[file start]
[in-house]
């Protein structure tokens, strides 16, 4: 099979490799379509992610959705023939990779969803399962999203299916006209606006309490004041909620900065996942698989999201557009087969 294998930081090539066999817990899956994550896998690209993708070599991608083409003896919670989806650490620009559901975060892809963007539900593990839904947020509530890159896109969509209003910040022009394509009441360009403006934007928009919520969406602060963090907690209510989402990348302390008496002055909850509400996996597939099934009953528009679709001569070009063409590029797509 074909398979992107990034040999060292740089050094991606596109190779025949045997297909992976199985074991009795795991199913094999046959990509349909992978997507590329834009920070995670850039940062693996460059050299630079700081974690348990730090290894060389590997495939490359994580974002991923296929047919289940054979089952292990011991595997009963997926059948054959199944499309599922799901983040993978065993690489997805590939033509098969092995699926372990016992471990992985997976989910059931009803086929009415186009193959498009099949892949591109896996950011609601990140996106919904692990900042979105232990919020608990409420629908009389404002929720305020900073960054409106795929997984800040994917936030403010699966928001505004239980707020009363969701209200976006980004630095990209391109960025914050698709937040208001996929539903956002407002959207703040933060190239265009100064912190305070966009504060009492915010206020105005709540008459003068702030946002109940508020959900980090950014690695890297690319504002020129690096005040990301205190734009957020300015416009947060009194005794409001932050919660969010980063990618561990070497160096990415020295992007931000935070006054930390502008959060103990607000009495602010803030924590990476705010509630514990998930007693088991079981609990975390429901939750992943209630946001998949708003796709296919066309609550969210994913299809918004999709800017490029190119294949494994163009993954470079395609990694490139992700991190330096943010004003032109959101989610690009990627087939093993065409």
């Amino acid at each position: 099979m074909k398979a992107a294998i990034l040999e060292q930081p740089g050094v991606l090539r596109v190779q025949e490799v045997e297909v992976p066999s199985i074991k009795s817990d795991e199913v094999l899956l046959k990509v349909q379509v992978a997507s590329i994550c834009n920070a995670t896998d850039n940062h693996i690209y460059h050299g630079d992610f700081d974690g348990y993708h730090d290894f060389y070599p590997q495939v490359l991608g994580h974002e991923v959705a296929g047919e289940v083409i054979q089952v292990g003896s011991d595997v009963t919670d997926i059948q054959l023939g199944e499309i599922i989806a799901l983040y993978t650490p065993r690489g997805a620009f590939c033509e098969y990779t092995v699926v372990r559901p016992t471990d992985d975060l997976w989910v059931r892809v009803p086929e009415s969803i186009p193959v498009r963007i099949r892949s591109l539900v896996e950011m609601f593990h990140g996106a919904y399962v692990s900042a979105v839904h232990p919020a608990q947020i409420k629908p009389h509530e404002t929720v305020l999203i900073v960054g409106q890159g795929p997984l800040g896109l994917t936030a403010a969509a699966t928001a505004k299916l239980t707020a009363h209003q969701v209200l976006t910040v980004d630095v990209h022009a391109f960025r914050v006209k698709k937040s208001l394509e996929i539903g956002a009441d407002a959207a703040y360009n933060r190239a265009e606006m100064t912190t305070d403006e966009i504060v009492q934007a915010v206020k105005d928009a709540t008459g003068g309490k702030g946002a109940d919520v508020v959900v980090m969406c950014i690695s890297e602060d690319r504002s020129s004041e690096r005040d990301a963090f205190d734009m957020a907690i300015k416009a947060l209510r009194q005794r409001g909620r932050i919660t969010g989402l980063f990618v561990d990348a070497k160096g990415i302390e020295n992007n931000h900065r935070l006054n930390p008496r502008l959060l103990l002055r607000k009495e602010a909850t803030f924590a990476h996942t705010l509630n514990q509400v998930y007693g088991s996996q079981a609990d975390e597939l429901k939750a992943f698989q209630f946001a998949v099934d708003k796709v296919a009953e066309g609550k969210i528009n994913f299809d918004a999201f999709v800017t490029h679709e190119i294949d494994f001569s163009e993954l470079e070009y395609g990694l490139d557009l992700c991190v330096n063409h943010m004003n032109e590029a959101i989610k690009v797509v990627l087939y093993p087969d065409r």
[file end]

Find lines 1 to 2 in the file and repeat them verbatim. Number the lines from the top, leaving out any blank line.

[in-house]
């Protein structure tokens, strides 16, 4: 099979490799379509992610959705023939990779969803399962999203299916006209606006309490004041909620900065996942698989999201557009087969 294998930081090539066999817990899956994550896998690209993708070599991608083409003896919670989806650490620009559901975060892809963007539900593990839904947020509530890159896109969509209003910040022009394509009441360009403006934007928009919520969406602060963090907690209510989402990348302390008496002055909850509400996996597939099934009953528009679709001569070009063409590029797509 074909398979992107990034040999060292740089050094991606596109190779025949045997297909992976199985074991009795795991199913094999046959990509349909992978997507590329834009920070995670850039940062693996460059050299630079700081974690348990730090290894060389590997495939490359994580974002991923296929047919289940054979089952292990011991595997009963997926059948054959199944499309599922799901983040993978065993690489997805590939033509098969092995699926372990016992471990992985997976989910059931009803086929009415186009193959498009099949892949591109896996950011609601990140996106919904692990900042979105232990919020608990409420629908009389404002929720305020900073960054409106795929997984800040994917936030403010699966928001505004239980707020009363969701209200976006980004630095990209391109960025914050698709937040208001996929539903956002407002959207703040933060190239265009100064912190305070966009504060009492915010206020105005709540008459003068702030946002109940508020959900980090950014690695890297690319504002020129690096005040990301205190734009957020300015416009947060009194005794409001932050919660969010980063990618561990070497160096990415020295992007931000935070006054930390502008959060103990607000009495602010803030924590990476705010509630514990998930007693088991079981609990975390429901939750992943209630946001998949708003796709296919066309609550969210994913299809918004999709800017490029190119294949494994163009993954470079395609990694490139992700991190330096943010004003032109959101989610690009990627087939093993065409």